Entering the asthma big room
My time working on the general paediatric wards as a second year doctor is nearly up. I’ve had a fantastic few months working with wonderful people and I have learnt a lot about looking after unwell children. But I want to talk about something else I was lucky enough to get involved with.
When I first heard about the ‘asthma big room’, I thought it sounded a little ominous, but I was intrigued. And so I turned up one afternoon to what was, in fact, quite a small room, and took my seat amongst a whole range of different professionals. Over the course of the next hour I heard about some of the things this group of inspirational people were trying to achieve. The scale of this improvement project quickly became apparent.
So why are we doing this?
The asthma big room aims to improve the recognition and management of asthma and wheeze in children throughout north west London, through the delivery of consistent, high quality, person-centred care. That is no mean feat!
Asthma is one of the UK’s commonest childhood conditions and costs the NHS more than £1.1 billion a year, according to Asthma UK. One in 11 children in the UK have asthma, and for many their asthma will persist into adulthood. Each day in the UK three people die from asthma. A devastating fact is that two thirds of these deaths are preventable. Working on the paediatric wards I have seen dozens of asthmatic children, many of whom are not optimally managed.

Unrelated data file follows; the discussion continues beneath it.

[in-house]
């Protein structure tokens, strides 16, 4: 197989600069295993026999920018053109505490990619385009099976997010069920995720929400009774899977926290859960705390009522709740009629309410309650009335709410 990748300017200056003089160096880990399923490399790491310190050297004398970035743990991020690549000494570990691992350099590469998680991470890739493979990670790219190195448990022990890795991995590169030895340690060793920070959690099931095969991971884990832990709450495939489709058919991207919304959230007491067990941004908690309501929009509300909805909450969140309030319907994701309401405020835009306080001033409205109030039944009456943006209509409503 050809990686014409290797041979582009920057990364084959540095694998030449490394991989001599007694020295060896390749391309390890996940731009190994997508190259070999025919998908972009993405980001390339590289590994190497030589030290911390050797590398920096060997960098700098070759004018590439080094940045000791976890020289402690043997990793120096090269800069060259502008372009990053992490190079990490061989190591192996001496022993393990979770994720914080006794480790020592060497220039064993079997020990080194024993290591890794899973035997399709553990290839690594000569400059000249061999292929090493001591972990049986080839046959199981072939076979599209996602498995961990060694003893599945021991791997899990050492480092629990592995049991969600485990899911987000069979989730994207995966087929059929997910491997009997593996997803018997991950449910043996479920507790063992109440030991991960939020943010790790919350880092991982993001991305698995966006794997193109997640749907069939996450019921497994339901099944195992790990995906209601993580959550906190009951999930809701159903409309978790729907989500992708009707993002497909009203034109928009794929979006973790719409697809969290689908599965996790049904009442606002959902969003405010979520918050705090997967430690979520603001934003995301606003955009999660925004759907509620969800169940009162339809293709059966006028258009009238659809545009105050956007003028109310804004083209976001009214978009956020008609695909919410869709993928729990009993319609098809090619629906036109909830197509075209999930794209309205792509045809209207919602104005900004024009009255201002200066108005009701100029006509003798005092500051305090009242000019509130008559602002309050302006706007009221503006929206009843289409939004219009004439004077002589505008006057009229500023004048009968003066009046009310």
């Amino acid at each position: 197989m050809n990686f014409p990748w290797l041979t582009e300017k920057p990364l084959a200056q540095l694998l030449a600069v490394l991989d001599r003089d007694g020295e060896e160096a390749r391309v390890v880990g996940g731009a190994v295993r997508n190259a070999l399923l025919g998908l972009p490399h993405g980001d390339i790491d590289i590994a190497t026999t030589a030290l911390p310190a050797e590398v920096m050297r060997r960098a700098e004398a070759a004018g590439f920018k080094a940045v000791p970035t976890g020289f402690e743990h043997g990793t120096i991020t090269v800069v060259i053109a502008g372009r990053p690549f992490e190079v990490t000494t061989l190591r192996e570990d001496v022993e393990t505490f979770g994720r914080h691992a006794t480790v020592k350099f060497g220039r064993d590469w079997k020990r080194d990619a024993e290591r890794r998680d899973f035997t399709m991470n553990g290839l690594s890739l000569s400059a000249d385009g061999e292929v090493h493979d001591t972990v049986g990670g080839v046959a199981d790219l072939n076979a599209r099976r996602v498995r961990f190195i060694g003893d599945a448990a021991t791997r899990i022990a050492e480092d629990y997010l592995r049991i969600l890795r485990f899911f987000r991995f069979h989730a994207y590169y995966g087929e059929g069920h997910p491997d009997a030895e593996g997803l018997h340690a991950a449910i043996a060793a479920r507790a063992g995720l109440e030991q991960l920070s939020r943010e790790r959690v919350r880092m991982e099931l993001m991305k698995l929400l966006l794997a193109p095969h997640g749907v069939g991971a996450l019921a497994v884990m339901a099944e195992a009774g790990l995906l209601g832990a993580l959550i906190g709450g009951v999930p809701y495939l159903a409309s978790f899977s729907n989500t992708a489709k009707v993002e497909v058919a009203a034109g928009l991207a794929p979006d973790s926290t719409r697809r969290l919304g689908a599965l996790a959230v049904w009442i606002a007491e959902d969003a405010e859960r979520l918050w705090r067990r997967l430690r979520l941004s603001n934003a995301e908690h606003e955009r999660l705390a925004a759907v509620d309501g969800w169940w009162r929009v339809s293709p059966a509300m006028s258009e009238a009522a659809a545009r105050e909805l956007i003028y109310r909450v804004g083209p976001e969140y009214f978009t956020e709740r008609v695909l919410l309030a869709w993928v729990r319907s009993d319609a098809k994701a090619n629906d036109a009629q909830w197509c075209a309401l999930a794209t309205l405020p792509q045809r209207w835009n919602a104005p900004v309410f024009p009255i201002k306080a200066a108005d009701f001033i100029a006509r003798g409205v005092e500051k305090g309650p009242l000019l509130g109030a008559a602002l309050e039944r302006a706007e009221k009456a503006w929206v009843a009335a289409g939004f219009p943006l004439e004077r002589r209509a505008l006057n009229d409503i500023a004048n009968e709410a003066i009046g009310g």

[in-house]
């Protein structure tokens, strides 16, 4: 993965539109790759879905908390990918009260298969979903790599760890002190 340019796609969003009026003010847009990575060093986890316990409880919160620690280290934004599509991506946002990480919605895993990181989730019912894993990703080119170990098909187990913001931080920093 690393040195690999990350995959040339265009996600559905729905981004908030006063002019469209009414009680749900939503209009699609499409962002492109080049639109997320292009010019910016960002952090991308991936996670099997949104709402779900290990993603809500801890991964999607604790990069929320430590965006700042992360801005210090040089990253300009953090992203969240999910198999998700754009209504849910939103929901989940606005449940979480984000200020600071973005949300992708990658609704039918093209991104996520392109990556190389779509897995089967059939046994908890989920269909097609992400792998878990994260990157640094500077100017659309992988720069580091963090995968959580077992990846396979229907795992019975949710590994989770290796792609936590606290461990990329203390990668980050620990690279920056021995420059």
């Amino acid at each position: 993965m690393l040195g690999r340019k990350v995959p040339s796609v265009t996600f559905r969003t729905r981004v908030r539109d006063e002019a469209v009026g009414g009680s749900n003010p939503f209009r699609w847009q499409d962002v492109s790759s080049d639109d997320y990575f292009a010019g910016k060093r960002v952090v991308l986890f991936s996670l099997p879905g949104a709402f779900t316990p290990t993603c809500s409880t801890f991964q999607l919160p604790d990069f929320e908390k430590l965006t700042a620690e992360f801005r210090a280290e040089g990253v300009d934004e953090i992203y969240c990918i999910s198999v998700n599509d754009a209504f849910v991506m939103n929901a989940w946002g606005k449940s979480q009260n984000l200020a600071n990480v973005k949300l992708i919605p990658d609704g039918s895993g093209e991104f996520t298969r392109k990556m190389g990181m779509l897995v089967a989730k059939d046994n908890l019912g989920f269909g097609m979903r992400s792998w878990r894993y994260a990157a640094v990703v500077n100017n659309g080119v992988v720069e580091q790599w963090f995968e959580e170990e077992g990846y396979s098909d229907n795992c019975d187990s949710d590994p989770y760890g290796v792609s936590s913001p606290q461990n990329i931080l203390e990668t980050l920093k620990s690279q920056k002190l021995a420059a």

What did I do?
Parents of children with common illnesses tell us they receive different guidance from different professionals, which patients find confusing. Having been tasked with collecting some baseline data about how we are managing asthmatic children in hospital, I noticed that very few children are being sent home with a personalised asthma action plan. This traffic light coded plan outlines how and when you should take your inhalers and describes the signs that you may be having an asthma attack. Using a personalised asthma action plan has been shown to reduce the likely need to come to hospital because of your asthma. The British Thoracic Society (BTS) guidelines state that all children who are seen in hospital for their asthma should leave with one.
So what’s next?
Work is underway to create a new electronic personalised asthma action plan. This will be built into Cerner (our clinical computer system) and will automatically be sent to the parents and the GP when the child is discharged. We hope that by facilitating the use and distribution of these plans we can reduce the number of asthma admissions in north west London.
This is just one of the many lines of improvement the asthma big room is currently involved in; I can’t wait to see what we will achieve next!